When I watched Joel, the player character in Naughty Dog’s the Last of Us, beat a man to death on the corner of a desk, I was horrified. It only got worse as each survival motivated death became grislier than the last. My stomach fell and I’m sure I became pale when I watched Joel kill a man that was asking to be spared (despite attempting to murder Joel just seconds before). I stared, frozen, at the Last of Us logo for a few minutes before I could collect my thoughts and move on.
I watched that one while alone at home. Compare that to the uproar of cheers and applause that the trailer received at Sony’s E3 press conference. I’m not positive what frightened me more, the thought of such a raw and unglamorously violent game existing or the enthusiasm behind it. Thinking about the game made me pretty excited about the prospects of gameplay that were hinted at in the trailer. I always a enjoy a game that raises the tension of having more enemies than ammo, or at least just enough ammo. Also, if I was in a group setting like that, and I saw gameplay that exciting, I probably would have cheered.
And although I would not have the time to develop these thoughts, here’s why I would’ve cheered: The Last of Us is one of the few games that has the potential to treat violence with the gravity it should have.
I probably would have written The Last of Us off as a murder simulator if it wasn’t for the girl, Ellie. In fact, I was quickly losing interest in the trailer until Joel throws a molotov cocktail at a man engulfing him in flames, and she makes her disgust known. “Keep it together,” Joel retorts under his breath. This really opened me up to what Naughty Dog was trying to do. They wanted to make a game that reminded you, that sometimes violence happens for the best.
I am not a condoner of any unprovoked violence, I certainly believe a peaceful way to resolve a problem is always the best, but I do believe that sometimes peace isn’t the only option for the best outcome, and violence can be necessary for defense. I believe that, with hindsight, the European front of World War II was justified, and I believe the American Revolution had a profoundly positive impact on not just America, but the world’s political landscape. However, an objectively righteous cause for violence does not make it any easier to handle.
On the (hopefully) opposite end of the violence spectrum from Last of Us is where Mortal Kombat and Manhunt congregate. In these games the plot and the aesthetic not only justify but boldly encourage colosseum-like bloodlust. Mortal Kombat’s signature Fatality moves have no effect on gameplay, they only after the game is already over, it is simply there for morbid fascination. The Last of Us might appeal to the same moroes sensibilities, but so does Saving Private Ryan.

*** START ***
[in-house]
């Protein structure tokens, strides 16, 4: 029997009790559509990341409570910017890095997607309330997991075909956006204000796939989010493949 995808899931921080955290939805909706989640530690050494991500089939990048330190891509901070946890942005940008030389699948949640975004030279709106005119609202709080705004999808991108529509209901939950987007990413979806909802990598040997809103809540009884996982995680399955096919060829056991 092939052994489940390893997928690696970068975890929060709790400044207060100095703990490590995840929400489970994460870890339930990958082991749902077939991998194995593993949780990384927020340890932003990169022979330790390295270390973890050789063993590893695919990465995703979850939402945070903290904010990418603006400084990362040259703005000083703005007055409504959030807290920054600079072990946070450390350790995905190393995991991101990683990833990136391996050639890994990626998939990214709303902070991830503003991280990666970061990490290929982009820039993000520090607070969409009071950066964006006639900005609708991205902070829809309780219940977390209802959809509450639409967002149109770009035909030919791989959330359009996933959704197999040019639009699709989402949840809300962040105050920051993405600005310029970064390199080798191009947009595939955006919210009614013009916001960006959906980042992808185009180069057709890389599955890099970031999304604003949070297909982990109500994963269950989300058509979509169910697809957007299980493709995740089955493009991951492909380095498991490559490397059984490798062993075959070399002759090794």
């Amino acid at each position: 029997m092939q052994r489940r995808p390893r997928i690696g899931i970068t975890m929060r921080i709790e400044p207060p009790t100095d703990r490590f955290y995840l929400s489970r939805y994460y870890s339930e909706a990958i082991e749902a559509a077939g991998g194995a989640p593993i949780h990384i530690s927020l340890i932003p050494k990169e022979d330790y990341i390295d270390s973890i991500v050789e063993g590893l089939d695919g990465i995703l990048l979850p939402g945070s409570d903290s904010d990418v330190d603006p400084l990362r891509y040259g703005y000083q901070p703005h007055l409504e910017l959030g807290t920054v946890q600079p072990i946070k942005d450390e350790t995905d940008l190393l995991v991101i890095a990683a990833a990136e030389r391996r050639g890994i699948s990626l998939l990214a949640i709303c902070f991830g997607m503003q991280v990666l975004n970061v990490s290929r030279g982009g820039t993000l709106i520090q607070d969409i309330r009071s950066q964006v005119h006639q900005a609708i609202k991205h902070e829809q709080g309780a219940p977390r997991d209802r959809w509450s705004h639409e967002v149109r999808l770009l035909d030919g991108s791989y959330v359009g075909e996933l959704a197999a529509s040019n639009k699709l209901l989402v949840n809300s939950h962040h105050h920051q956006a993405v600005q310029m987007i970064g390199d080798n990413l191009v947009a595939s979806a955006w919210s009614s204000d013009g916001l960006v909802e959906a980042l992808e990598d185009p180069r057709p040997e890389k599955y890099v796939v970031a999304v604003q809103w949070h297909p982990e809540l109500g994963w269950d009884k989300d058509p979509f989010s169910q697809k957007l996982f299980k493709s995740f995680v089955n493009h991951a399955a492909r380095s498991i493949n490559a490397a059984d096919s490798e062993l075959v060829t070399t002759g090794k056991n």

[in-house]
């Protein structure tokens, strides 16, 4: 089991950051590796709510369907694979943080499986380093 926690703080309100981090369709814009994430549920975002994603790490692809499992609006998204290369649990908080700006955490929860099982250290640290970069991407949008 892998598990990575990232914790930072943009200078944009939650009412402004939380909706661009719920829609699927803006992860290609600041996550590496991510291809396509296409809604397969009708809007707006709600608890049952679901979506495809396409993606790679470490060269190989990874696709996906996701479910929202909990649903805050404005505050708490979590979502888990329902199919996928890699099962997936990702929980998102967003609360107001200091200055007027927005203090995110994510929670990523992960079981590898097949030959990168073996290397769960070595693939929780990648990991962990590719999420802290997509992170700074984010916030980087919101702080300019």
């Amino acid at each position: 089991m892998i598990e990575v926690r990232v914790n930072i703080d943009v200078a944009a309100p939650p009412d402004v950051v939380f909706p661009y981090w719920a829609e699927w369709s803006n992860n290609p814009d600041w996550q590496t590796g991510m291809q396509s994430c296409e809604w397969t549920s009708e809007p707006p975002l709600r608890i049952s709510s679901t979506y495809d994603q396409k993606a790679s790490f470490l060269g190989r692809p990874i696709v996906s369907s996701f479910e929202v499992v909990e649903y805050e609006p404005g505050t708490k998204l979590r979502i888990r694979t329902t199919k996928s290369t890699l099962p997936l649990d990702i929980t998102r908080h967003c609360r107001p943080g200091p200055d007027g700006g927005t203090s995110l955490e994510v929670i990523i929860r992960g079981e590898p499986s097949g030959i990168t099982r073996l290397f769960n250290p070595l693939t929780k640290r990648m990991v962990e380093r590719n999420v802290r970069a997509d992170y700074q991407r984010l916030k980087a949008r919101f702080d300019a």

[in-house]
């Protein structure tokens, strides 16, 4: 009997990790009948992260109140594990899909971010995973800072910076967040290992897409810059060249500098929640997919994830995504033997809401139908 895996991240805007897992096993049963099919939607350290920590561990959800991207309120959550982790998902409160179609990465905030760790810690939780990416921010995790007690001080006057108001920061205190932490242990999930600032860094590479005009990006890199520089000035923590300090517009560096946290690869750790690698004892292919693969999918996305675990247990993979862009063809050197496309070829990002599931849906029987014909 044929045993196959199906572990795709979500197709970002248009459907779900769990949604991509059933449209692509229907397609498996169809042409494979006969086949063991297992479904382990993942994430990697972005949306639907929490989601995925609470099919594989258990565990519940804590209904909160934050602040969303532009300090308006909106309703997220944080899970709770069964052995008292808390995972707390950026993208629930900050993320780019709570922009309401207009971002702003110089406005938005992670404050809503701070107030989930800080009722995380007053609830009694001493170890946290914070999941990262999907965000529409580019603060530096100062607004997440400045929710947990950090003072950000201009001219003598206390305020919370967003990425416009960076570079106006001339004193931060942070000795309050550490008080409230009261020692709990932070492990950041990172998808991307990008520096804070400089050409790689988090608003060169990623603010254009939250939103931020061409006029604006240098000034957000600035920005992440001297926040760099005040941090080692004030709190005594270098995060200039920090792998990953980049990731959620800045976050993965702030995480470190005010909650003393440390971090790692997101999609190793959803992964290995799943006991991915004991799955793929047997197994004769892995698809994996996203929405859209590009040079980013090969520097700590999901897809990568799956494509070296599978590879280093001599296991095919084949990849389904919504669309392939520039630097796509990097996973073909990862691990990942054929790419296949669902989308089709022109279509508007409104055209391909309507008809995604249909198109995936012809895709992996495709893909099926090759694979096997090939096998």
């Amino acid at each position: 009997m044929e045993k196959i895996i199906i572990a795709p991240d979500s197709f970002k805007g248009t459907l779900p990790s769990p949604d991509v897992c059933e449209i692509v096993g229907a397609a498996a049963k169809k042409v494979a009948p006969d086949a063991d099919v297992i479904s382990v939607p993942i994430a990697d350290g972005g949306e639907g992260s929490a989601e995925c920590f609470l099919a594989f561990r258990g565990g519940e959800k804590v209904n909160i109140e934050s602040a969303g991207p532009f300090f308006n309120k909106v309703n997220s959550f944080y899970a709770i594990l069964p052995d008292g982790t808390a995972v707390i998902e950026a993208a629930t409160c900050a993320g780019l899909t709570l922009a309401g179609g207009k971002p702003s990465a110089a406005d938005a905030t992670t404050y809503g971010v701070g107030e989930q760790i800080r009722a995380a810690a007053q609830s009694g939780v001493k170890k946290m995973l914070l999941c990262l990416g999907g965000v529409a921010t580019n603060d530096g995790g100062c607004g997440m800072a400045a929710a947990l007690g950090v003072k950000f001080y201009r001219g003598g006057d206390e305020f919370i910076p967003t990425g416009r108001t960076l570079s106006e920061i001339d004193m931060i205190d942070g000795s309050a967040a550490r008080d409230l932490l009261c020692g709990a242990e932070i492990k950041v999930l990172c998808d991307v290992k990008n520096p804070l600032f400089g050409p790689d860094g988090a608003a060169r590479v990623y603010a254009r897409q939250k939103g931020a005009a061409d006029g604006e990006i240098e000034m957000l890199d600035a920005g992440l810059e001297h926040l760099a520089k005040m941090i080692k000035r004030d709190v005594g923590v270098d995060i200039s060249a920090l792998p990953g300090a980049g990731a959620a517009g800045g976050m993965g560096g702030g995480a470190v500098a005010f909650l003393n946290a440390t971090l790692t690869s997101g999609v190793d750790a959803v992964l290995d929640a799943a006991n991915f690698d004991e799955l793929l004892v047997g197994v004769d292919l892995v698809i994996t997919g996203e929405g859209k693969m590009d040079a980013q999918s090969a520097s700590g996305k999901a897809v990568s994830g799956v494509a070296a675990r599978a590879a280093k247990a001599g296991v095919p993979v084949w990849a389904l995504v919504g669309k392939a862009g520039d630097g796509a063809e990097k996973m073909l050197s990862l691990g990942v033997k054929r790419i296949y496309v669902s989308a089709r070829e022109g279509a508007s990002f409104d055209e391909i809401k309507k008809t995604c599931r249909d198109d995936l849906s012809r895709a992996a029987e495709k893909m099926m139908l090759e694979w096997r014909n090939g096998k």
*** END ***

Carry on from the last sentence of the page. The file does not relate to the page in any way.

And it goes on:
The Last of Us will hopefully be a large point in bringing balance to games’ presence on that spectrum. It feels so unbalanced in favor of the tantalizing parts of violence. The Last of Us has so much potential to bring a seriousness and impact. A lot of this will come from Ellie’s reactions. Also, if I had a teenage girl tailing me, I might be more keen to avoid violence altogether, but also more prone to it for protection’s sake. How Ellie effects my tendencies toward violence in gameplay rest entirely in how she is characterized and how well Naughty Dog accomplishes their characterization goals. Given their track record, hopes are high.
One such situation was described Chris Plante in Polygon’s E3 day of coverage videos. Joel kills a man in a room absent of Ellie’s presence,blood begins to pool around the corpse, when Ellie enters the room, she just shakes her head in disgust. It is a novel idea that works, but it’s incredible that it’s taken so long to have characters be disgusted by disgusting actions.
Ben Kuchera in his review of Spec Ops: The Line, which was wonderfully insightful, talks about the gravity that game had in its plot about violent things. He says it best, “This is war as a destroyer, not a crucible; when you put men in monstrous situations, monsters emerge.”